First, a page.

The Compliance Group, a Lenexa, Kan.,-based company charged the school a total of $29,744.30.

The university has made payments to the company between Feb. 28, 2011 and June 30, 2012. The statement shows investigator Chuck Smrt billed Iowa State for services on 12 dates in September 2011 and made at least three phone calls to the NCAA that month — months before the school informed the State Board of Regents that it had NCAA violations.

State Board of Regents President Craig Lang told the Des Moines Register last week that the Regents were informed of the school’s NCAA problems in January 2012.

Why NCAA calls violations ‘major’

The analysis by the NCAA enforcement staff contends that the “coaches named and at-risk should be found responsible for major violations because the violations were not isolated or inadvertent, and, based on the large number of impermissible calls, provided more than a minimal recruiting advantage.”

The NCAA’s report went on to say that:

“The total impermissible calls placed by the coaches was quite significant and the enforcement staff has consistently processed allegations as major that involve such a large number of calls.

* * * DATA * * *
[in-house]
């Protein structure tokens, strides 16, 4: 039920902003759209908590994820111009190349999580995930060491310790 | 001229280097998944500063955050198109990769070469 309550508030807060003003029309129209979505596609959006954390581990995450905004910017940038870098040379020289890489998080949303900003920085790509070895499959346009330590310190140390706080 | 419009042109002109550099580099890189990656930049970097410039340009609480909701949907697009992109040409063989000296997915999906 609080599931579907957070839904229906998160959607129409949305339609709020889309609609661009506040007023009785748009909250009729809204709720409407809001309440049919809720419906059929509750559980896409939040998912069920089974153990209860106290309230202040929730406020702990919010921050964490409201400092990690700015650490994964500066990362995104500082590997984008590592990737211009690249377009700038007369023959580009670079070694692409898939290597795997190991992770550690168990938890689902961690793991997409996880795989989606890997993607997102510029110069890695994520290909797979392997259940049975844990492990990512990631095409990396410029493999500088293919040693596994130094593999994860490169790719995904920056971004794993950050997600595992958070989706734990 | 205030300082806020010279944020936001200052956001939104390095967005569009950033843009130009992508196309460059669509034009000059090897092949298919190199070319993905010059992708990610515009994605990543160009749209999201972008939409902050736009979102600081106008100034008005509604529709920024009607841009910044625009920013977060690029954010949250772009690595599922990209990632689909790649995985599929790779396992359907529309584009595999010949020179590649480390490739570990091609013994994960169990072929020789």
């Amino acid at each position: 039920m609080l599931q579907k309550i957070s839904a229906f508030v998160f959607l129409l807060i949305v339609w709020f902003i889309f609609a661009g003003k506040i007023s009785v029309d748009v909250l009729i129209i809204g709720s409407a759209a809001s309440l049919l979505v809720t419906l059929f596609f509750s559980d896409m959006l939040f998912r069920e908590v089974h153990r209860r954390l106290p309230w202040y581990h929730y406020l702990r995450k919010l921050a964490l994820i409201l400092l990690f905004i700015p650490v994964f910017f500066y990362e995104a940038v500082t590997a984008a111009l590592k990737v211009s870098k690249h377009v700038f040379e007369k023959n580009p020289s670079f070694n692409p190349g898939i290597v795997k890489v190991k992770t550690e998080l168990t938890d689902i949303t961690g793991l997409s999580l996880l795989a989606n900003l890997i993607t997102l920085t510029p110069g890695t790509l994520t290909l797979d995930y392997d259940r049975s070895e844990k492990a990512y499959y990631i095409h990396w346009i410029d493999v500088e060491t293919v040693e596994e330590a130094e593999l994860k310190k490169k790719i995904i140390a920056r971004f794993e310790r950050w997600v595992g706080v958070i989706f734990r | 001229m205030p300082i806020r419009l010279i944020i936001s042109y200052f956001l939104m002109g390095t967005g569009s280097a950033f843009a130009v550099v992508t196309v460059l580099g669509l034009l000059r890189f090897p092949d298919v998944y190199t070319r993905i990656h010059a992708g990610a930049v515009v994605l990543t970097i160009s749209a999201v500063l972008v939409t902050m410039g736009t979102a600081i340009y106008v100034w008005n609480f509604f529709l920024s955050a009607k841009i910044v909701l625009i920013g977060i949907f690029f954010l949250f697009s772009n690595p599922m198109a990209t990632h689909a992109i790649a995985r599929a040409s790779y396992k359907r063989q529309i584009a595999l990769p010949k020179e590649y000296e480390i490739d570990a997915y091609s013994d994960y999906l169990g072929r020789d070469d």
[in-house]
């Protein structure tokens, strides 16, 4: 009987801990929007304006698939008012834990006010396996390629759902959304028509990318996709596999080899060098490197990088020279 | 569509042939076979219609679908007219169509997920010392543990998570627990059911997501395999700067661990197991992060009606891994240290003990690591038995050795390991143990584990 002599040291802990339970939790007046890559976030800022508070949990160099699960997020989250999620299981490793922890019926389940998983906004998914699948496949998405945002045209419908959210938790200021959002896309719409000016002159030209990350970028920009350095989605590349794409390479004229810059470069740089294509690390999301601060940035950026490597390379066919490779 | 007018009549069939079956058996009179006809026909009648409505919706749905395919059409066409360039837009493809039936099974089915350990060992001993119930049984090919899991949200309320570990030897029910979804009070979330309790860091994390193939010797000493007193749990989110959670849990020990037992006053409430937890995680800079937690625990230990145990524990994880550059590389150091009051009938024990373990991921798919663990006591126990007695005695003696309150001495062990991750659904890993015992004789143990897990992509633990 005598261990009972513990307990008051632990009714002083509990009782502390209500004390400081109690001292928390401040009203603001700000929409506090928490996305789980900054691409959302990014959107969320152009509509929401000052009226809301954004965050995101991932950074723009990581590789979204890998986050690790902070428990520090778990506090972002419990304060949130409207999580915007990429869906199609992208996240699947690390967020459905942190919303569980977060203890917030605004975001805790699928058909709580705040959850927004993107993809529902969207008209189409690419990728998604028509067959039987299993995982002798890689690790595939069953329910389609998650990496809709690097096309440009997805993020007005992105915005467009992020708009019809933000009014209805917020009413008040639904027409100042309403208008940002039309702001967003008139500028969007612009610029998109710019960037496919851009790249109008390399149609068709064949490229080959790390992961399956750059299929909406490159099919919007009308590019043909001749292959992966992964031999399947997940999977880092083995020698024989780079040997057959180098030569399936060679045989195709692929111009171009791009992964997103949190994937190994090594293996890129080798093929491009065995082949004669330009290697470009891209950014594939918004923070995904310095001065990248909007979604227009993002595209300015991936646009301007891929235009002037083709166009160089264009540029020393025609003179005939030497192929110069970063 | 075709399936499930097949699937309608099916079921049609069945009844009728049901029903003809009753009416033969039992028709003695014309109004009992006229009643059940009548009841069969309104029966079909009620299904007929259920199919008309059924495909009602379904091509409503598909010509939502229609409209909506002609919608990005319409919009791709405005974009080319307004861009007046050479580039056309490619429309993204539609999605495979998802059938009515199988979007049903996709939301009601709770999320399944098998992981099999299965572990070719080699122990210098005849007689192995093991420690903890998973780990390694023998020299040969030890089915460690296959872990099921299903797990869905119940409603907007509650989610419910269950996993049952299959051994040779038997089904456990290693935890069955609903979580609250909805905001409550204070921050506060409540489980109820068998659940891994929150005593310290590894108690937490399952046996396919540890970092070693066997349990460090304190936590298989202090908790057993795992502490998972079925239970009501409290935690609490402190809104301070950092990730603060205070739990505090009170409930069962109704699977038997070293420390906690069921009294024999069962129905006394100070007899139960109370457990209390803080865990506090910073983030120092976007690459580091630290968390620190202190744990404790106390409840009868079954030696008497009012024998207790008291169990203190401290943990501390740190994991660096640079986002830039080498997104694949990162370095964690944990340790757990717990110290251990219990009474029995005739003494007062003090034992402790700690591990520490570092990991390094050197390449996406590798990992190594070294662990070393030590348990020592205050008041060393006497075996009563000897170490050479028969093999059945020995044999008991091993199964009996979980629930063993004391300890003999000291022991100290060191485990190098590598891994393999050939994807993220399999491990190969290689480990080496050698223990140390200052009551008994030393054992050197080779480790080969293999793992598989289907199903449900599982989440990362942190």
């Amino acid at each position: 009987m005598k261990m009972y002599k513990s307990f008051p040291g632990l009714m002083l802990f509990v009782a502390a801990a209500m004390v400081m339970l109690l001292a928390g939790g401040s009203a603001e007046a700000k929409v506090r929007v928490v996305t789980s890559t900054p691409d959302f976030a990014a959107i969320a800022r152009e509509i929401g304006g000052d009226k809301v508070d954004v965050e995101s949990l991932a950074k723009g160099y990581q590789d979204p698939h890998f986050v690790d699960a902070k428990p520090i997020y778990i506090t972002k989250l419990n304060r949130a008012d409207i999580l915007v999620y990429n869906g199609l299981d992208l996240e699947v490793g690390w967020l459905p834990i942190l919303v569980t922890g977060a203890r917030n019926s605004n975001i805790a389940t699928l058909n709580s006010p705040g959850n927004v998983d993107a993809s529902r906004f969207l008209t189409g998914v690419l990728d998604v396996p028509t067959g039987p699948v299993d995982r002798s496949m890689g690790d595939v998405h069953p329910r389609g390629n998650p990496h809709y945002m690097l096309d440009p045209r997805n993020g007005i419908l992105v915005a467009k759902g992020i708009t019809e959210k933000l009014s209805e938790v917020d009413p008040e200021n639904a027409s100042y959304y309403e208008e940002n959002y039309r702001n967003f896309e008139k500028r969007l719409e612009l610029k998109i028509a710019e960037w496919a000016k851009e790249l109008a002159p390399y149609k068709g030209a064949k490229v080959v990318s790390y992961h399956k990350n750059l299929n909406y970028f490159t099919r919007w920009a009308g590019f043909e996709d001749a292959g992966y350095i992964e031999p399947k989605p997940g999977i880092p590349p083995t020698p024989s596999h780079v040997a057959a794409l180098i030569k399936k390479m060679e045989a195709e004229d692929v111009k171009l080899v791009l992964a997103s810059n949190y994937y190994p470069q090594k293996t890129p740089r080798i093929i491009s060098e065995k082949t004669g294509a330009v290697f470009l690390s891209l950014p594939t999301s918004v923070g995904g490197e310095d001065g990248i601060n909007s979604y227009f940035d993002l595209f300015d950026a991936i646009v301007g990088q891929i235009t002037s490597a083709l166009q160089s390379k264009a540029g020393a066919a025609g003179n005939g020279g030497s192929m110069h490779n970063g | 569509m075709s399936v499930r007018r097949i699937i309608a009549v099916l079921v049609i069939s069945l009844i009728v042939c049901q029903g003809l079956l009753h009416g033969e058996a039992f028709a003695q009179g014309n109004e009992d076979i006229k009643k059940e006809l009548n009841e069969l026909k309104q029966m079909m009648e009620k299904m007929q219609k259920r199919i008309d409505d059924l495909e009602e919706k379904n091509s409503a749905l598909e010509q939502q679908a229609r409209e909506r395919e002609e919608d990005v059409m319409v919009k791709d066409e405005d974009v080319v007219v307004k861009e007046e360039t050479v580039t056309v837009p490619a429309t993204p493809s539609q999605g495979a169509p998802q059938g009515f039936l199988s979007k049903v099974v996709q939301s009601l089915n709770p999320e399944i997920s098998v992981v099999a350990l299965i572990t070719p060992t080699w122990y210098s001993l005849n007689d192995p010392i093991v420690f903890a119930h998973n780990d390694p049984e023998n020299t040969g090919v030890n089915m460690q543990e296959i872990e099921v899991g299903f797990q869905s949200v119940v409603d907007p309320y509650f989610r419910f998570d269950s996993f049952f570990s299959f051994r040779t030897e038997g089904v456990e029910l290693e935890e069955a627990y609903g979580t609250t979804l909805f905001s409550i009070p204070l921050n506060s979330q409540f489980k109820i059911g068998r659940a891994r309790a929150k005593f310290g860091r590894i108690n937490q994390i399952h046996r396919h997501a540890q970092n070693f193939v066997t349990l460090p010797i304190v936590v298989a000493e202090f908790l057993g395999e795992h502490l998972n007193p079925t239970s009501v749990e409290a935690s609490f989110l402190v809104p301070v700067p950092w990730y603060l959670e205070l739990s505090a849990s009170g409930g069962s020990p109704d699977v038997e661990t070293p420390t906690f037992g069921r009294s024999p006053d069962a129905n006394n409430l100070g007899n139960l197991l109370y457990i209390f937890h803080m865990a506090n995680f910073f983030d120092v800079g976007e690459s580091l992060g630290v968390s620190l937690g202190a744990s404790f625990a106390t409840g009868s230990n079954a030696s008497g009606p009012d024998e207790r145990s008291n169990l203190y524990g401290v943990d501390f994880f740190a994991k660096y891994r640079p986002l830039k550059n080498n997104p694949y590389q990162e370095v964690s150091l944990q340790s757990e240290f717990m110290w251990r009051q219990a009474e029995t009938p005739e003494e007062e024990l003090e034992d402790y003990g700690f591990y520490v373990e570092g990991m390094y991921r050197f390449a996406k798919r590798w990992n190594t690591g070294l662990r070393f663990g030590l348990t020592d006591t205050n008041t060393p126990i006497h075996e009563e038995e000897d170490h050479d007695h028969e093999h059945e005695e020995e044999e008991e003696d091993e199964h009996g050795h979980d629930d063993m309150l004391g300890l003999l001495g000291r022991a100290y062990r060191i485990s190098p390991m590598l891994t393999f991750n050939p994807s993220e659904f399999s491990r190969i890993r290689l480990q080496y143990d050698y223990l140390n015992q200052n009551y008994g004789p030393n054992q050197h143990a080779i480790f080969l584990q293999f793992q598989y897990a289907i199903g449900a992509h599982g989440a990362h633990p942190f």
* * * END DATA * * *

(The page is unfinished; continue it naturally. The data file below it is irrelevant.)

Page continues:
“Even if the staff only took into account the culpable calls in determining whether to process the violations as major or secondary, the enforcement staff has processed allegations as major where individuals had placed fewer impermissible calls than those … placed by coaches involved in this case.

” … Based on the large number of culpable calls for each coach, the enforcement staff believes that the calls were not inadvertent.”

The report continued: “The (NCAA enforcement) staff believes that as with most telephone call violations, the fact that the coaches were calling more often than other coaches resulted in more than a minimal recruiting advantage.”

Iowa State: Violations are not all ‘major’

While Iowa State and the NCAA agreed that “the case as a whole constitutes a major infractions case,” the school has contended that “some findings standing alone should be found to be secondary violations.”

In its initial report to the NCAA on Nov. 23, 2011, Iowa State argued that the violations should be deemed secondary because it thought the university “received a limited, if any, competitive and recruiting advantage” as a result of the impermissible calls and texts.

Iowa State also argued:

— Nearly 82% of the impermissible calls were 3 minutes or less, which resulted in no contact between the coaching staff members and the prospect.

— Coaching staff members did not deliberately violate rules.